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This website is about Brazilian jiu jitsu (BJJ). I'm a purple belt who started in 2006, teaching and training at Artemis BJJ in Bristol, UK. All content ©2004-2016 Can Sönmez

25 March 2011

25/03/2011 - RGA Aylesbury (Beginner)

Class #383
RGA Aylesbury, (BJJ), Kev Capel, Aylesbury, UK - 25/03/2011

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I want to try and get back into a regular training pattern, as I think my leg has been sufficiently rested that I can start training two nights a week again. I'm still taking it easy on that knee, so during the warm-up, I'm still doing sit-ups, dorsal raises, press-ups etc instead of the usual jumping jacks and squats. Technique is still based around the turtle position, like last Sunday, starting with guard recovery from turtle.

They are facing your turtle, looking to move around the side to take your back. To stop that, put an arm up by the outside of their leg. On that same side, step up your leg. Your head pops out the other side, and you'll also base out with your hand on that side.

That will enable you to slide your same side leg forward, establishing a butterfly hook. Bring your first foot in to get your other butterfly hook. If they don't react, you can knock them forward and look to take their back. If not, then you can move into a secure butterfly guard position, staying close.

Next up was a more complex technique, which previously I wouldn't have recognised. However, as I had recently seen it on the Roy Harris DVD and been told what it was by Aesopian, I knew I was looking at a reverse omoplata. You start by their side, while they're tightly turtled up. Put your outside foot by their head: this is bait, as you want them to hook it with their arm.

If they fall into your trap, immediately bring your leg backward. This will slide their arm over your other leg. Use the foot of that other leg to hook their arm, helping to hold it in place by pushing on their elbow with your hand. Having trapped the arm, do a shoulder roll, over the shoulder you have nearest their head (just as if you were breakfalling).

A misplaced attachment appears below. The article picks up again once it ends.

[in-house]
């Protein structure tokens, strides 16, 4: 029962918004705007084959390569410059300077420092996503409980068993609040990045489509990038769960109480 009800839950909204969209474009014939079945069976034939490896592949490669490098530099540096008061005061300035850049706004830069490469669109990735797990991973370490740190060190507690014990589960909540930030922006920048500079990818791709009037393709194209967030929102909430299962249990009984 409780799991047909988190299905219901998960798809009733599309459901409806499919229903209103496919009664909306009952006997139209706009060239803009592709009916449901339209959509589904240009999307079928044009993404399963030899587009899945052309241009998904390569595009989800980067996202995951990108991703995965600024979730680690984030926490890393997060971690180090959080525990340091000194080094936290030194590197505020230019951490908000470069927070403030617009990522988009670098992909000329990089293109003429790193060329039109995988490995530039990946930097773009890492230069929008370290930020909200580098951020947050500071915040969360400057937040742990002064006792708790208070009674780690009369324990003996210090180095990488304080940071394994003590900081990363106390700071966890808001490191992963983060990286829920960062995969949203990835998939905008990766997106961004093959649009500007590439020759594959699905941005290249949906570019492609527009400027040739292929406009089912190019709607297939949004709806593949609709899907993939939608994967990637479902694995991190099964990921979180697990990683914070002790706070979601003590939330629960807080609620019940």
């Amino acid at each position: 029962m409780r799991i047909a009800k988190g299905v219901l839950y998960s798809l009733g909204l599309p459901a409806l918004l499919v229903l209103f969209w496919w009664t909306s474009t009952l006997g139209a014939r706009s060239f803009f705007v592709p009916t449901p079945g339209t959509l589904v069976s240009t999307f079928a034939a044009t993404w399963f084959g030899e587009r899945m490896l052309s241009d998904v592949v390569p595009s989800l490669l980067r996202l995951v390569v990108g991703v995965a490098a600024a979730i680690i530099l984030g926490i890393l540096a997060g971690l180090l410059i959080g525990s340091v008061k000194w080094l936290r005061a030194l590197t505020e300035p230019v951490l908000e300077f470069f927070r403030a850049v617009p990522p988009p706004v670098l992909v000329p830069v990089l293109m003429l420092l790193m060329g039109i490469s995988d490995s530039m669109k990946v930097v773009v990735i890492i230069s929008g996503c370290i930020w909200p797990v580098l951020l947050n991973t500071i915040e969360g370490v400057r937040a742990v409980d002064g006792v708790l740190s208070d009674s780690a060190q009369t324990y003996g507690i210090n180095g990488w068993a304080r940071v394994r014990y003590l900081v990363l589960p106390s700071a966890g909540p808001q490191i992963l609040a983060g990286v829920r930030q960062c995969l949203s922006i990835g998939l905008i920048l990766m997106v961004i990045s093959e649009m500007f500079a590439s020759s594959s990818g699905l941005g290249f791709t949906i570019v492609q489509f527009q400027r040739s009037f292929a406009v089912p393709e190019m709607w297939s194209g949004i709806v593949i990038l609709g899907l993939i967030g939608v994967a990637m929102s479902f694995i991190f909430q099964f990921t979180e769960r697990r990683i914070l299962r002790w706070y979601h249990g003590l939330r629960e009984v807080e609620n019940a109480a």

As you roll, triangle your legs to trap their arm. If they don't react, you'll kimura their arm: you'll also need to be careful, as this will put lots of pressure on their shoulder (as your whole bodyweight is going against their joint). This is the submission Harris demonstrates in the screen cap from DVD.

However, they will probably roll to relieve the pressure. Follow them, putting your arm across their body to keep their torso in place, with the elbow into their far armpit. You're facing their legs, so it is sort of like reverse scarf hold. You also still have their arm stuck between your legs.

At this point, you have two options: keep your legs triangled, or move one of your legs back, pressing on their arm with your hand to clamp it to your bent leg. Whichever control you use, the next step is to shift your hips backwards (so that will use either your free leg, or your free arm). As you move backwards, you'll be gradually applying the submission.

It may be enough to just keep moving back: that proved to be the case during drilling. If that isn't sufficient, then bring your hips up to twist their arm and torque their shoulder. Remember to keep your body, as you still want to maintain control of their upper body. That also stops them from sitting up to ease the strain on their shoulder.

I didn't do the specific sparring, as I thought there was a good chance of tweaking my knee if I was going from or against the turtle. Fortunately I was able to get in some rolling during the hour of free rolling afterwards, beginning with the same white belt who worked on half guard with me last Sunday. I adopted the same tactic as in Bristol, going for Xande's open guard.

I need to work on swivelling and spinning more fluidly, pushing off their bicep with my foot: didn't quite get it right, but then I was somewhat hampered by only have the one leg to use. Eventually settled into my usual survival position of the running escape posture, which is especially handy when I don't want to use my other leg (although I had to be careful which knee I was using as the main mobile barrier to their arms).

Later, Kev had a roll with me, so I could cut loose slightly more: he's an experienced brown belt and instructor, meaning I could trust his level of control. Of course, he was going fairly light, and avoiding my injured leg. That meant I was playing a similar game as with the white belt. As Kev is a lot higher level, I was finding myself trying to stop him taking my back or rolling into submissions, rather than just settling into my running escape posture.

Though both my sparring partners were going easy on me, it still felt good to get back into the movements of BJJ against resistance, testing my defences. I'm hopeful that I'll be at 100% soon: drilling technique has so far been a relatively good way of testing how much my knee can take.

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